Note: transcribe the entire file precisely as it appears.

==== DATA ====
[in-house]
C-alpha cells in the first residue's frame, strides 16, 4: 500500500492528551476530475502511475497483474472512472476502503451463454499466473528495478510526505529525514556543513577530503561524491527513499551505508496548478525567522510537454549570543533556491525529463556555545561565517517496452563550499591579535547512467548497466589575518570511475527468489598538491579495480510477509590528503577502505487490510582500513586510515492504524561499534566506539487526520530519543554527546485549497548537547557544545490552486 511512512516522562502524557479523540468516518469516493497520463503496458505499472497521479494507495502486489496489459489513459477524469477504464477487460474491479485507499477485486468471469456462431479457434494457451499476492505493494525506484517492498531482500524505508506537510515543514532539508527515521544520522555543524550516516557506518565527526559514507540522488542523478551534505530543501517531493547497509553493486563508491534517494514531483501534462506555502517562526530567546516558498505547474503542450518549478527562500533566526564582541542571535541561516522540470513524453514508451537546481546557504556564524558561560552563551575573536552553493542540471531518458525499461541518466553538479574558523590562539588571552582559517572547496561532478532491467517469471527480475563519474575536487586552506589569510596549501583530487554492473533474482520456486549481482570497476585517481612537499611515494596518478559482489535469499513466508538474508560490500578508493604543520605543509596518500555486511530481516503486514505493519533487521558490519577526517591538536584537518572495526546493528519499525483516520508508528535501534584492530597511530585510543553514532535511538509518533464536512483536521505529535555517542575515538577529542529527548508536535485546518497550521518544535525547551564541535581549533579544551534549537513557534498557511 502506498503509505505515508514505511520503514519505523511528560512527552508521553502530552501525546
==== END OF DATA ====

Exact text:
[in-house]
C-alpha cells in the first residue's frame, strides 16, 4: 500500500492528551476530475502511475497483474472512472476502503451463454499466473528495478510526505529525514556543513577530503561524491527513499551505508496548478525567522510537454549570543533556491525529463556555545561565517517496452563550499591579535547512467548497466589575518570511475527468489598538491579495480510477509590528503577502505487490510582500513586510515492504524561499534566506539487526520530519543554527546485549497548537547557544545490552486 511512512516522562502524557479523540468516518469516493497520463503496458505499472497521479494507495502486489496489459489513459477524469477504464477487460474491479485507499477485486468471469456462431479457434494457451499476492505493494525506484517492498531482500524505508506537510515543514532539508527515521544520522555543524550516516557506518565527526559514507540522488542523478551534505530543501517531493547497509553493486563508491534517494514531483501534462506555502517562526530567546516558498505547474503542450518549478527562500533566526564582541542571535541561516522540470513524453514508451537546481546557504556564524558561560552563551575573536552553493542540471531518458525499461541518466553538479574558523590562539588571552582559517572547496561532478532491467517469471527480475563519474575536487586552506589569510596549501583530487554492473533474482520456486549481482570497476585517481612537499611515494596518478559482489535469499513466508538474508560490500578508493604543520605543509596518500555486511530481516503486514505493519533487521558490519577526517591538536584537518572495526546493528519499525483516520508508528535501534584492530597511530585510543553514532535511538509518533464536512483536521505529535555517542575515538577529542529527548508536535485546518497550521518544535525547551564541535581549533579544551534549537513557534498557511 502506498503509505505515508514505511520503514519505523511528560512527552508521553502530552501525546